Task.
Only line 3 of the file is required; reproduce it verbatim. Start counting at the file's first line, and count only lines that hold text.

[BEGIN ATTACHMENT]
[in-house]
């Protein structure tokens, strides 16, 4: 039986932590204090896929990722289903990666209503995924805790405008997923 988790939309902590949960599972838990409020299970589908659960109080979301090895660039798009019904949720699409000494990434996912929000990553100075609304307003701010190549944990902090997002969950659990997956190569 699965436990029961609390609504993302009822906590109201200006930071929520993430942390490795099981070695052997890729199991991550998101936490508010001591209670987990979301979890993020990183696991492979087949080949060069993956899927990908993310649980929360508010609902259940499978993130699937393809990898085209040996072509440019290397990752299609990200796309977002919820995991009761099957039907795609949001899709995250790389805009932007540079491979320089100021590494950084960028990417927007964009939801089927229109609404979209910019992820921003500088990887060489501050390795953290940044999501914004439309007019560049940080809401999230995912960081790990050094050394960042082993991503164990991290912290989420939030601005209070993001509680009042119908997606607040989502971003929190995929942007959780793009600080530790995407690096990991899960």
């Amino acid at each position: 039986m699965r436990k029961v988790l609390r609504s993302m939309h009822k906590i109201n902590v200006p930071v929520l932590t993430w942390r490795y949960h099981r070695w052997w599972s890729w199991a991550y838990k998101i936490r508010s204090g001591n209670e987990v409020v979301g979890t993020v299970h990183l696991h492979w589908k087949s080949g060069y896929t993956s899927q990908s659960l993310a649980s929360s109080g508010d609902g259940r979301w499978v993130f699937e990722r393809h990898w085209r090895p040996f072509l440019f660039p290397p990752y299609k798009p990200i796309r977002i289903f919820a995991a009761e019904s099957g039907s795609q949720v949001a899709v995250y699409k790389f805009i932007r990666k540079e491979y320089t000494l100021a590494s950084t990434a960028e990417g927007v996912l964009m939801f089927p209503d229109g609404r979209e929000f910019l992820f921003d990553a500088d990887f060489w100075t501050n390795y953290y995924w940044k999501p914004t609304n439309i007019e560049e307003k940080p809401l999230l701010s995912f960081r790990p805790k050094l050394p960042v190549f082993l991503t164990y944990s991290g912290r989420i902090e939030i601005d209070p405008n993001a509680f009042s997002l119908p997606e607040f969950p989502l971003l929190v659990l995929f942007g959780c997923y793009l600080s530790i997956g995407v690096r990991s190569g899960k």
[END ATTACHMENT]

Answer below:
């Amino acid at each position: 039986m699965r436990k029961v988790l609390r609504s993302m939309h009822k906590i109201n902590v200006p930071v929520l932590t993430w942390r490795y949960h099981r070695w052997w599972s890729w199991a991550y838990k998101i936490r508010s204090g001591n209670e987990v409020v979301g979890t993020v299970h990183l696991h492979w589908k087949s080949g060069y896929t993956s899927q990908s659960l993310a649980s929360s109080g508010d609902g259940r979301w499978v993130f699937e990722r393809h990898w085209r090895p040996f072509l440019f660039p290397p990752y299609k798009p990200i796309r977002i289903f919820a995991a009761e019904s099957g039907s795609q949720v949001a899709v995250y699409k790389f805009i932007r990666k540079e491979y320089t000494l100021a590494s950084t990434a960028e990417g927007v996912l964009m939801f089927p209503d229109g609404r979209e929000f910019l992820f921003d990553a500088d990887f060489w100075t501050n390795y953290y995924w940044k999501p914004t609304n439309i007019e560049e307003k940080p809401l999230l701010s995912f960081r790990p805790k050094l050394p960042v190549f082993l991503t164990y944990s991290g912290r989420i902090e939030i601005d209070p405008n993001a509680f009042s997002l119908p997606e607040f969950p989502l971003l929190v659990l995929f942007g959780c997923y793009l600080s530790i997956g995407v690096r990991s190569g899960k």